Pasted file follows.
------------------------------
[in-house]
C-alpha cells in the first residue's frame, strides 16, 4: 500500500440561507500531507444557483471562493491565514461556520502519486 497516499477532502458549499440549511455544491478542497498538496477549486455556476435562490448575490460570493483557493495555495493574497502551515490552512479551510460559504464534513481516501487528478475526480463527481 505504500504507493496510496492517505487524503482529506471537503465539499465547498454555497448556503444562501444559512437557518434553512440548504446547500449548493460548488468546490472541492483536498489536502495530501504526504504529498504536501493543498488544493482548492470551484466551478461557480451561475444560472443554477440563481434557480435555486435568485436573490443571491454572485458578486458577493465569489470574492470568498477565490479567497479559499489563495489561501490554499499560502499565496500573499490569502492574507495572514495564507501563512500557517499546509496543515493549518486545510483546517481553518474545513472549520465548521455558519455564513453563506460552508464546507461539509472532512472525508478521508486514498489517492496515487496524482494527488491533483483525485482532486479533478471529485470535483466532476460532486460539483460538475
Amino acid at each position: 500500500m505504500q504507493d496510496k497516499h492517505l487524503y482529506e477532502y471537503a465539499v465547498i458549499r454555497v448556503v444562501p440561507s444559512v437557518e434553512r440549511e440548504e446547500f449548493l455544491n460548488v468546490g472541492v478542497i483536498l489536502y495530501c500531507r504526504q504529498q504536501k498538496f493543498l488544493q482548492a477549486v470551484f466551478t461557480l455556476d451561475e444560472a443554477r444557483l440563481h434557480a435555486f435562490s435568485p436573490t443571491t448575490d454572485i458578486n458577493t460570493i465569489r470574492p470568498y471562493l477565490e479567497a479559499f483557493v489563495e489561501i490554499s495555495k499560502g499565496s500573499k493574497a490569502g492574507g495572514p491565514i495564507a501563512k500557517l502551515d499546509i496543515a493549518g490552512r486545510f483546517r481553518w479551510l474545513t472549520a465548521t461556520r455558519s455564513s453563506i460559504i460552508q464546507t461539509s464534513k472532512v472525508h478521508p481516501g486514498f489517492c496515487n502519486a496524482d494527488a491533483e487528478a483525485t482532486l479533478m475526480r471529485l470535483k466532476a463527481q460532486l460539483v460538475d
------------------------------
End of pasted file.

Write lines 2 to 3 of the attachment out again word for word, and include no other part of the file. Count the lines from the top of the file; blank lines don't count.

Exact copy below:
C-alpha cells in the first residue's frame, strides 16, 4: 500500500440561507500531507444557483471562493491565514461556520502519486 497516499477532502458549499440549511455544491478542497498538496477549486455556476435562490448575490460570493483557493495555495493574497502551515490552512479551510460559504464534513481516501487528478475526480463527481 505504500504507493496510496492517505487524503482529506471537503465539499465547498454555497448556503444562501444559512437557518434553512440548504446547500449548493460548488468546490472541492483536498489536502495530501504526504504529498504536501493543498488544493482548492470551484466551478461557480451561475444560472443554477440563481434557480435555486435568485436573490443571491454572485458578486458577493465569489470574492470568498477565490479567497479559499489563495489561501490554499499560502499565496500573499490569502492574507495572514495564507501563512500557517499546509496543515493549518486545510483546517481553518474545513472549520465548521455558519455564513453563506460552508464546507461539509472532512472525508478521508486514498489517492496515487496524482494527488491533483483525485482532486479533478471529485470535483466532476460532486460539483460538475
Amino acid at each position: 500500500m505504500q504507493d496510496k497516499h492517505l487524503y482529506e477532502y471537503a465539499v465547498i458549499r454555497v448556503v444562501p440561507s444559512v437557518e434553512r440549511e440548504e446547500f449548493l455544491n460548488v468546490g472541492v478542497i483536498l489536502y495530501c500531507r504526504q504529498q504536501k498538496f493543498l488544493q482548492a477549486v470551484f466551478t461557480l455556476d451561475e444560472a443554477r444557483l440563481h434557480a435555486f435562490s435568485p436573490t443571491t448575490d454572485i458578486n458577493t460570493i465569489r470574492p470568498y471562493l477565490e479567497a479559499f483557493v489563495e489561501i490554499s495555495k499560502g499565496s500573499k493574497a490569502g492574507g495572514p491565514i495564507a501563512k500557517l502551515d499546509i496543515a493549518g490552512r486545510f483546517r481553518w479551510l474545513t472549520a465548521t461556520r455558519s455564513s453563506i460559504i460552508q464546507t461539509s464534513k472532512v472525508h478521508p481516501g486514498f489517492c496515487n502519486a496524482d494527488a491533483e487528478a483525485t482532486l479533478m475526480r471529485l470535483k466532476a463527481q460532486l460539483v460538475d